It's tremendously acted, with Albert Finney doing wonderful work in his role. But this is Julia Roberts' film, and she absolutely kills it. You feel her compassion for every unfortunate victim of PG&E's greed, and it's believable she'd remember so much about every person she speak with, even as it causes her to spend more time away from her children. The moment she discovers her youngest said her first word, and goes through a range of emotions while uttering few words, is powerfully played. If I had a criticism, I'd say Aaron Eckhart is given little to do here. It feels like his largest contribution is looking after the kids, and it feels like more could've been given for him to do. Regardless, this is a powerful tale that proves enthralling and powerful.

Spider-Man: Into The Spider-Verse (2018) [rewatch] - 5/5 - I'm so glad I managed to see this on the big screen one last time while I could. The visuals are gorgeous as ever to witness, the masterful humour hits all throughout, the characters are wonderfully handled, the action exceptionally done, making for one of the best superhero films ever made.

Wild Rose (2019) - 4.5/5 - What a wonderful gem this was. Tom Harper centres his feature on Rose-Lynn Harlan, a young Scottish singer who sees her release from prison as an opportunity to follow her dreams, and make it as a Country singer (not Country and Western). Rose-Lynn also knows she has to do right by her children, and feels torn between succeeding in both aspects. Sure, the story is quite a familiar one, but that doesn't matter so much when it's told in a completely heartfelt and touching manner, with a great deal of humour nestled within. Key to it all is Jessie Buckley, who delivers a stunning performance in the lead role, while doing tremendously in the singing aspects. You completely buy into the character and her journey, with support ably lent with thanks to Julie Walters and Sophie Okonedo. This deserves to be seen so much when it comes out.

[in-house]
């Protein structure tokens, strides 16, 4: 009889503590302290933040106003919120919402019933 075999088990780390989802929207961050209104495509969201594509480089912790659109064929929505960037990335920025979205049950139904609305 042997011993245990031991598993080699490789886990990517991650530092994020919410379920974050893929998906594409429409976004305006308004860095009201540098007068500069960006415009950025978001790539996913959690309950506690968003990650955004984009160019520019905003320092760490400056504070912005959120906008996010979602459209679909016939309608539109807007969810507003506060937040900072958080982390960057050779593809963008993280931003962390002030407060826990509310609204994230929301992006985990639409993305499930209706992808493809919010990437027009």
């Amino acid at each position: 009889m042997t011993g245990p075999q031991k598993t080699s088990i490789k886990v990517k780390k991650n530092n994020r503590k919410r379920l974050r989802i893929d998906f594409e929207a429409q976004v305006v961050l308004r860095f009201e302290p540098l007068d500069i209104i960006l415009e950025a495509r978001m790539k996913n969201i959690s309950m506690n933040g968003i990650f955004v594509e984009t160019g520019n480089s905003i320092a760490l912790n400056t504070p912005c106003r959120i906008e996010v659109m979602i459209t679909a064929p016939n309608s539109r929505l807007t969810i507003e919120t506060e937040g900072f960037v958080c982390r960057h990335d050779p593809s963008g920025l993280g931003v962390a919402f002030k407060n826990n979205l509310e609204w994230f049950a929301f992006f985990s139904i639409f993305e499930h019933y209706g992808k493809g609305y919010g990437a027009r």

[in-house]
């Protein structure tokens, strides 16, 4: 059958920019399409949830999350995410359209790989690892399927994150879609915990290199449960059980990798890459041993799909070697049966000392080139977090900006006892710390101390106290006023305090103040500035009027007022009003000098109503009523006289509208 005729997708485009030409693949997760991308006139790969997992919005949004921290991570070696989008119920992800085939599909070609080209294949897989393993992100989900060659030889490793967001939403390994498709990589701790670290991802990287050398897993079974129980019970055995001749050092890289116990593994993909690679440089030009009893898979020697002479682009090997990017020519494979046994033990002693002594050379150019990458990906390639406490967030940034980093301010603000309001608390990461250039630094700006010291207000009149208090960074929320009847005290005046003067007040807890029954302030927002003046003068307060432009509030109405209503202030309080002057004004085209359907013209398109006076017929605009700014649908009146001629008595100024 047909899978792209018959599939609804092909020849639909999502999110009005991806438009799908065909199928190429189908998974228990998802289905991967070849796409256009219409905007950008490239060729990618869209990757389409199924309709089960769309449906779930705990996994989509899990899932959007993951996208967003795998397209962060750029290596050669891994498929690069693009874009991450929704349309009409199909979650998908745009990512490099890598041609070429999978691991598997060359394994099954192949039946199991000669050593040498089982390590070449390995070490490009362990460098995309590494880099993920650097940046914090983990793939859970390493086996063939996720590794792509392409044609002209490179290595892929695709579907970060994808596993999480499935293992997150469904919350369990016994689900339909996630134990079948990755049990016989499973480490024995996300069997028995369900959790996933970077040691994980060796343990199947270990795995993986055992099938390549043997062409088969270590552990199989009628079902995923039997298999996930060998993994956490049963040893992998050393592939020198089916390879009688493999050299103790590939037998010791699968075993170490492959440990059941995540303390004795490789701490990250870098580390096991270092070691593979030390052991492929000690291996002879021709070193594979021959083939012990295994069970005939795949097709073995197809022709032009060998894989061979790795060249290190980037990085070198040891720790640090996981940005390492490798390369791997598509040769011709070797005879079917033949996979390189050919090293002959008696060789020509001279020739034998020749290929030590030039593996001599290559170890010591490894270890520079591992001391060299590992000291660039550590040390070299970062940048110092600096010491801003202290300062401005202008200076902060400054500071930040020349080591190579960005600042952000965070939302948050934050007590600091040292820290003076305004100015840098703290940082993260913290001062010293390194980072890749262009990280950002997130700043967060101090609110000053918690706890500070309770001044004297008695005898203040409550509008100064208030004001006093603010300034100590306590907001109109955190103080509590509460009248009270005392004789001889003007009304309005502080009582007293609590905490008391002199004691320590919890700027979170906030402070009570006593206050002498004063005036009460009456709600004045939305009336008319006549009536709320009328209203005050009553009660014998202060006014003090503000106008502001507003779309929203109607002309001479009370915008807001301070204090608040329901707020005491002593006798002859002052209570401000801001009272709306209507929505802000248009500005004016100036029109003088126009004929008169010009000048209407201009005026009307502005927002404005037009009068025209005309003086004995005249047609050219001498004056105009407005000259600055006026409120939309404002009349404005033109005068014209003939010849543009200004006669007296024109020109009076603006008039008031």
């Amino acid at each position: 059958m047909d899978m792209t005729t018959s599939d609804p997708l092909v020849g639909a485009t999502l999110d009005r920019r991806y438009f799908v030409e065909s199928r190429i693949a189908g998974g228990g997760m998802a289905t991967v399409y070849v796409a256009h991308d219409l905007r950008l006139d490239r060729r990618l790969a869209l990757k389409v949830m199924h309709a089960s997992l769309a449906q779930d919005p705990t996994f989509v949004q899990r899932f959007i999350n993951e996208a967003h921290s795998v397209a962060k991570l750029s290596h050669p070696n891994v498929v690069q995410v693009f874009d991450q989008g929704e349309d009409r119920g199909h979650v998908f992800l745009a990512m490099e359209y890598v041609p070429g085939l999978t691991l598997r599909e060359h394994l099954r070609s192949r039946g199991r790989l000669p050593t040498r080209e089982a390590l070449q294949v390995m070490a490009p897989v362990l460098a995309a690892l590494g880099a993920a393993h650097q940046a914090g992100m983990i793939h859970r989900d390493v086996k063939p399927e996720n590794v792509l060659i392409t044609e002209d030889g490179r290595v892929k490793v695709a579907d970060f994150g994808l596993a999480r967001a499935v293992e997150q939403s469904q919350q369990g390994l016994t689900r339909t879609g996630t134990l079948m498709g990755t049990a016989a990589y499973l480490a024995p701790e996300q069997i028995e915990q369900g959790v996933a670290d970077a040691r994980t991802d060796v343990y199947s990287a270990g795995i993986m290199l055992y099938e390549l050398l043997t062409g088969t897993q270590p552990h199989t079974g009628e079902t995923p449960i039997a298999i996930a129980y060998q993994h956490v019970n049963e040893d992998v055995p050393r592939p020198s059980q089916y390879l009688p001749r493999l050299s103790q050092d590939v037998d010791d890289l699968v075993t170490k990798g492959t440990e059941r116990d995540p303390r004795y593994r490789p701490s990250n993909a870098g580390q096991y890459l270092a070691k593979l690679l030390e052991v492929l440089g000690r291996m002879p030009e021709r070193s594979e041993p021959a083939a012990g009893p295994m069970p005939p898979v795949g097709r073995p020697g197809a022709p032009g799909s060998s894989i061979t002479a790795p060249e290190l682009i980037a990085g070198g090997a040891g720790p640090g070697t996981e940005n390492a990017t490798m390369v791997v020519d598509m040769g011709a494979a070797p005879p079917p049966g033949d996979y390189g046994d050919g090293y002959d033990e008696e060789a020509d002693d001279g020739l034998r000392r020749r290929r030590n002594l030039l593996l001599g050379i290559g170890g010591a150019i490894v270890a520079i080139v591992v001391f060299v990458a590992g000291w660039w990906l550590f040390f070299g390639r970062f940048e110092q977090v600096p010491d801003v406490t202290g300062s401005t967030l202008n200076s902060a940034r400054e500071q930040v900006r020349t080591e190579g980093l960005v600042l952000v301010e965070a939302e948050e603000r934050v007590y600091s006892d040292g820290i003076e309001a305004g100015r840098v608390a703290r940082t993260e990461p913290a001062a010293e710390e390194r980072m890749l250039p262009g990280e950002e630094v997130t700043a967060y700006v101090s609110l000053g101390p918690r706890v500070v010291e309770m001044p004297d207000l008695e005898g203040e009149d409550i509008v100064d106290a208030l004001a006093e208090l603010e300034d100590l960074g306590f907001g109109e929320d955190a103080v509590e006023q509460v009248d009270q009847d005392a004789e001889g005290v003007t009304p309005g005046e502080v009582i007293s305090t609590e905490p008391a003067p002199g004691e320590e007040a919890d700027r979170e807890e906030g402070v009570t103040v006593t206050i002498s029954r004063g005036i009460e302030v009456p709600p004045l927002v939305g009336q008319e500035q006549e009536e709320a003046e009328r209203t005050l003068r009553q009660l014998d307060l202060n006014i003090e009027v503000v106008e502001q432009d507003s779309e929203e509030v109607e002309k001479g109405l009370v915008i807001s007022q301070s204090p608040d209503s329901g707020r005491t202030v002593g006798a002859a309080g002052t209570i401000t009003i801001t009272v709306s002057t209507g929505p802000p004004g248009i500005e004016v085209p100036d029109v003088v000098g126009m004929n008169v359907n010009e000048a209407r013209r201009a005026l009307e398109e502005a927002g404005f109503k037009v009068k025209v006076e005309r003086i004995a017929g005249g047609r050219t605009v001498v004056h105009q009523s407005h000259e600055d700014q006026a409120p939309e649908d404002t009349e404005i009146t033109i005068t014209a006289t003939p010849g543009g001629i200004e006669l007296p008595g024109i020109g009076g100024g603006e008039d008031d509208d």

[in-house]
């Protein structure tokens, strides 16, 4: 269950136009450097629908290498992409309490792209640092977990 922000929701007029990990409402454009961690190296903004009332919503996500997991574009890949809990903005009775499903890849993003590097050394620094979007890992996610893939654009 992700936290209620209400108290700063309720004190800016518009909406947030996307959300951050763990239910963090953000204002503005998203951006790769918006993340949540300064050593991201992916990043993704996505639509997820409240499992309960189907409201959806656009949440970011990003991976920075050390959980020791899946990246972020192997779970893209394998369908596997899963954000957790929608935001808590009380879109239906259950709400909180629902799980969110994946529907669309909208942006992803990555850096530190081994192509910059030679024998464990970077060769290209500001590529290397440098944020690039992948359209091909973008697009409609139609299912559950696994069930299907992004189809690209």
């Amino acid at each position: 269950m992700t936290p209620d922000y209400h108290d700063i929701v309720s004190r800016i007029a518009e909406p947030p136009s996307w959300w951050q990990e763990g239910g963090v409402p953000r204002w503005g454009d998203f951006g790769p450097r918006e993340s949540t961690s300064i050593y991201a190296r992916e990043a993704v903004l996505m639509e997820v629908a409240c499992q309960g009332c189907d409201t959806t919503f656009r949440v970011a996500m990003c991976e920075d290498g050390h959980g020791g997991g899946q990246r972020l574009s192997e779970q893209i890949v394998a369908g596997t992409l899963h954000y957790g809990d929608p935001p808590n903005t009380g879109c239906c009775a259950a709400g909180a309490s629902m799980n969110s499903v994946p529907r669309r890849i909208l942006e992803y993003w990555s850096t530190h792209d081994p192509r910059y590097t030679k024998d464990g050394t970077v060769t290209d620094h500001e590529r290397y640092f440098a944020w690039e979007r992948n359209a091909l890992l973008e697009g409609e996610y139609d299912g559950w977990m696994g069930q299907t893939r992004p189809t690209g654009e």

Rabid (1977) - 3.5/5 - Another interesting take on infection horror, courtesy of David Cronenberg's early filmography, with a lot more hints of the traditional zombies lying within. Yet again, I find this to be a work which is greater in theory than it is in execution. There are some chilling and tense moments throughout which work darn well, especially after the location is under martial law, while I think a good job is done getting us to care for the central couple. It's a shame that the film feels too spread out, as the attempts to show this infection expanding its grasp and spreading across instead feels like the focus is spread across less interesting figures in the story. It's also regularly delivered in a repetitive fashion, while a number of potentially interesting moments feel rushed over. It must be said, I did still like this feature, but aspects of it just disappointed me.